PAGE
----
In 1933, NFL owners secretly banned Black players from the league. Thirteen years later, four Black men—Kenny Washington, Woody Strode, Bill Willis, and Marion Motley—reintegrated pro football. The Forgotten Four broke the race barrier in professional football one year before Jackie Robinson’s historic, and widely recognized, debut in Major League Baseball.
In Blackballed, a new four-part audio documentary on the Ringer NFL Show feed, we’re telling their story and exploring how it can help us understand the league’s complicated relationship with race in the present day. Below is an excerpt of Episode 2, “Kenny, Woody, Bill, and Marion.” Listen to Episode 1 here, and check back on Tuesday for Episode 3 and next Thursday for the series finale.
As Kenny Washington’s daughter Karin tells it, Kenny Washington and Woody Strode didn’t experience much racism during college, at least when they were in town.
“It appears that everything was cool as long as they were home. UCLA loved them and took care of them,” Karin says. “They were both from L.A., you know. This was home.”
On the road, though, it was a different story. They heard threats and other verbal abuse. Kenny and Woody were sometimes left home during trips. But overall, Kenny and Woody’s college experience, football and otherwise, was defined by success and friendship.
“They were already best friends,” Karin says. “You know, Jackie Robinson was there, but he wasn’t a best friend.”
Yes, that Jackie Robinson. The same guy who would break the color barrier in Major League Baseball was on their football team. He started at UCLA in 1939, three years after Kenny and Woody did. But Jackie didn’t become friends with them, not really.
“Jackie Robinson had suffered more racism than my father had,” Karin says. “Jackie’s from Pasadena. You know, life was different in Pasadena than it was in Lincoln Heights [the neighborhood where Kenny grew up], even though they’re not far away.”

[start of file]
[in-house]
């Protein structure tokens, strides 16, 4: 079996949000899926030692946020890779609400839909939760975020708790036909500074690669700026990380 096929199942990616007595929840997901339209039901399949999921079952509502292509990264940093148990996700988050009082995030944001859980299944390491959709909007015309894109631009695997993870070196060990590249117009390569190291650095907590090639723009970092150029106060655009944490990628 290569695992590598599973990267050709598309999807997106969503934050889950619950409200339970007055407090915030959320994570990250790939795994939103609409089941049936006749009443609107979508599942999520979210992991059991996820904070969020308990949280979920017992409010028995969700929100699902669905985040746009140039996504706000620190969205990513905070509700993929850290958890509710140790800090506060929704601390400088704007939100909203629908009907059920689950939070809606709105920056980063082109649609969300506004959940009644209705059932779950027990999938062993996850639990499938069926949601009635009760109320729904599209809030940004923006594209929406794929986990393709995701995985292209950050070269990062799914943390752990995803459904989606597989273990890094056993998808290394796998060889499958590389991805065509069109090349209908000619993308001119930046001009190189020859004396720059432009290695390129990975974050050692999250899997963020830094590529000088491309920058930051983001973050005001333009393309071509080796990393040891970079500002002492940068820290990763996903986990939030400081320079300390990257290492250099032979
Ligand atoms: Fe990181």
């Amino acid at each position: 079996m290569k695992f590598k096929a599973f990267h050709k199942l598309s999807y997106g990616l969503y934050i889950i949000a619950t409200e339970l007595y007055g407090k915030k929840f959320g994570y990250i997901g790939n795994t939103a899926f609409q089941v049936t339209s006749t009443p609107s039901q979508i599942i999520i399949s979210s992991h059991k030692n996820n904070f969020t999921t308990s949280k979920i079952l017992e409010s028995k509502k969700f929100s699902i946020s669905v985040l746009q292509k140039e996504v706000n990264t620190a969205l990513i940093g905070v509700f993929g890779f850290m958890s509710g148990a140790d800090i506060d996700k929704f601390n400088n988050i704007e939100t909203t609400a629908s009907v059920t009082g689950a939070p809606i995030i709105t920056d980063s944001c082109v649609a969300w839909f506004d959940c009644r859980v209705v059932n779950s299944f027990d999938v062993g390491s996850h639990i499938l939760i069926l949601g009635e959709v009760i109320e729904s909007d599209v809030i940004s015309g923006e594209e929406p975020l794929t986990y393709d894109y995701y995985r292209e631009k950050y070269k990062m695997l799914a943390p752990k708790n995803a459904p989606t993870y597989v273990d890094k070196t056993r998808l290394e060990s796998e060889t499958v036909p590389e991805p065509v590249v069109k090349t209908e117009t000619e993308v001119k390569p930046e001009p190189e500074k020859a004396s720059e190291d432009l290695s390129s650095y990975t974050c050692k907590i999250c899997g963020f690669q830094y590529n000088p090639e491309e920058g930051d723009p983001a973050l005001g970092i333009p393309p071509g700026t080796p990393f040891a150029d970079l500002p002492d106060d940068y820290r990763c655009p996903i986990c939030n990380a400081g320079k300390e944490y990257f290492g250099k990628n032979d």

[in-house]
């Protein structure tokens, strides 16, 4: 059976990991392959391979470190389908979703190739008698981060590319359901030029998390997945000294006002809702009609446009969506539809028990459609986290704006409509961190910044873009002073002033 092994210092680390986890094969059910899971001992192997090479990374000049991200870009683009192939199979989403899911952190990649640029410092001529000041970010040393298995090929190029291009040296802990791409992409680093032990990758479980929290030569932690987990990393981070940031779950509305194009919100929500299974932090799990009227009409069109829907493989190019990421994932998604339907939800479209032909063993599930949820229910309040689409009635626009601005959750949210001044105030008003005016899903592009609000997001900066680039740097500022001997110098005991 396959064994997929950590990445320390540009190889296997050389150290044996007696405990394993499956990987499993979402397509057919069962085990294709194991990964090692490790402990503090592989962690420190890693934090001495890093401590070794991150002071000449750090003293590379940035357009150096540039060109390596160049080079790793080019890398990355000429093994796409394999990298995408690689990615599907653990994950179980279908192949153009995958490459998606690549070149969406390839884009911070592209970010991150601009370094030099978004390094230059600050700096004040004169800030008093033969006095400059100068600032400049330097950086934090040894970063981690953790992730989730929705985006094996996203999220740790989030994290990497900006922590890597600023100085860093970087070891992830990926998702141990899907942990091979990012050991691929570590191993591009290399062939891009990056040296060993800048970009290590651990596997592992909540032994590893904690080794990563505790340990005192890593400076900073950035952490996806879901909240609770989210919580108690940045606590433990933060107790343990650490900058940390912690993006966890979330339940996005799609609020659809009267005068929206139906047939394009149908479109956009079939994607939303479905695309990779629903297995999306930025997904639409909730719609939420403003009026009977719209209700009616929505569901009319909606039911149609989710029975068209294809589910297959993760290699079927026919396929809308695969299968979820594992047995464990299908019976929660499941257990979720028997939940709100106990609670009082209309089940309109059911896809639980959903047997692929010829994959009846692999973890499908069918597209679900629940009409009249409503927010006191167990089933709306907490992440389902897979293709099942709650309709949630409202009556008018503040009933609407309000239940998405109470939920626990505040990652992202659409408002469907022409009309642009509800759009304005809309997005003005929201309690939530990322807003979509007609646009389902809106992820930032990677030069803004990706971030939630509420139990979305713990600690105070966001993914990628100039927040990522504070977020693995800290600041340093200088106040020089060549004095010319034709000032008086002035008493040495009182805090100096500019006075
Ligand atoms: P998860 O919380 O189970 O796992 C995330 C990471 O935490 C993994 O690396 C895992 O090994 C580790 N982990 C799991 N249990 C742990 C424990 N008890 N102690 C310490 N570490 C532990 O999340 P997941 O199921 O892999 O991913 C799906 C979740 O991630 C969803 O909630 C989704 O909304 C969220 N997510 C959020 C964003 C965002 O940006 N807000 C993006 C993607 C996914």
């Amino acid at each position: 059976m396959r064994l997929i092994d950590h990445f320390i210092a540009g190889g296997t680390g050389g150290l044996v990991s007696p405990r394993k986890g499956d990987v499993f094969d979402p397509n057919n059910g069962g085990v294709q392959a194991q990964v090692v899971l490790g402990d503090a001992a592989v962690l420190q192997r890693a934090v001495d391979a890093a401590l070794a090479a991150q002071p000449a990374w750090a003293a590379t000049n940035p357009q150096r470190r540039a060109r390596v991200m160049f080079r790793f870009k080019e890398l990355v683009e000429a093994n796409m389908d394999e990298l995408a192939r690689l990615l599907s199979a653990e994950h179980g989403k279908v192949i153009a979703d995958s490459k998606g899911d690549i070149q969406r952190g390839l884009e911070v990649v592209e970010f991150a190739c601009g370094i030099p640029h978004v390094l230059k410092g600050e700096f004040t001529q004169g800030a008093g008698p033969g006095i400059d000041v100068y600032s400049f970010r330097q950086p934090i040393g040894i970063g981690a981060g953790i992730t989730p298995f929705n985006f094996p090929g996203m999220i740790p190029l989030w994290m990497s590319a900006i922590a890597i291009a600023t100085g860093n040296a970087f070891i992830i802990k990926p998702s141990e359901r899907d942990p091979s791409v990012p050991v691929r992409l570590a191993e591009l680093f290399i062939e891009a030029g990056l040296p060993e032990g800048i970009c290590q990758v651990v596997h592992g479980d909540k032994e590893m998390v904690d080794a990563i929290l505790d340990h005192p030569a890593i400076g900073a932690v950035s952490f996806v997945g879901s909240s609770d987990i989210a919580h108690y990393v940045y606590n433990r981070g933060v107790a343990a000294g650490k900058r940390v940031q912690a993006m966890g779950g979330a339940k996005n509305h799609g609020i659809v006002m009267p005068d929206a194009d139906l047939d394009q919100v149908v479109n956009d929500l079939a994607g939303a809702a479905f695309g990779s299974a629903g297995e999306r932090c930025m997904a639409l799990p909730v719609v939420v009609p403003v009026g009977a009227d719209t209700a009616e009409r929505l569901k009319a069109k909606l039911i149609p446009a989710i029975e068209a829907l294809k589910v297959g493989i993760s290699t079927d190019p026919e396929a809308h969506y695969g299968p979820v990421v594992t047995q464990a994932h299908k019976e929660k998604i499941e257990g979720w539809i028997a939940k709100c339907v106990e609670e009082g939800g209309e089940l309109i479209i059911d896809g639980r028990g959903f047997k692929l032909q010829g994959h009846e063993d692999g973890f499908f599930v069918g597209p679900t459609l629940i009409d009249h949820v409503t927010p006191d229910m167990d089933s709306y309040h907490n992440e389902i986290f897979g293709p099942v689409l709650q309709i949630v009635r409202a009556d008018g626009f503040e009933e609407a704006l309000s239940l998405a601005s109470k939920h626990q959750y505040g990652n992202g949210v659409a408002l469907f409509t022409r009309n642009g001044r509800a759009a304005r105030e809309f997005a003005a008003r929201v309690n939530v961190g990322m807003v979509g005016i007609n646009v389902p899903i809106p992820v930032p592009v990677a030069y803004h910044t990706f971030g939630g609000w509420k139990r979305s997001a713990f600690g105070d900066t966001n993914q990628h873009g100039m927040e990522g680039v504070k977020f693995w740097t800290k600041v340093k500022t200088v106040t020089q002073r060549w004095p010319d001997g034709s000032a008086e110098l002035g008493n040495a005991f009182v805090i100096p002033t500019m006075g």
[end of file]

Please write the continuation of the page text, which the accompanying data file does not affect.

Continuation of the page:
They might not have become buddies, but they were standouts on the field. Especially Kenny and Jackie.
The 1939 UCLA football team finished with six wins, no losses, and four low-scoring ties. (Hey, it was a different era.) The team ended up ranked seventh in the AP poll, one of the best teams in the country. And the Bruins were led by their Black players: Kenny, Woody, and Jackie.
Kenny Washington ended his college career with a then-school record 1,915 rushing yards, plus 1,300 passing yards. He also played defense; during his senior season, he played both ways: 580 of UCLA’s 600 minutes of game time. That sounds exhausting.
That year, he led the nation in total offense, and was the first consensus All-American in UCLA history. His number 13 would eventually be retired—also a first for UCLA.
He and Woody were seniors, and had played their final collegiate game—a tie against USC, an all-white team.
On the same day as the UCLA-USC game, the NFL held its annual draft. Back then, the league had 10 teams, and the draft had 22 rounds.
There were 200 total picks. None of them were used on Woody or Kenny.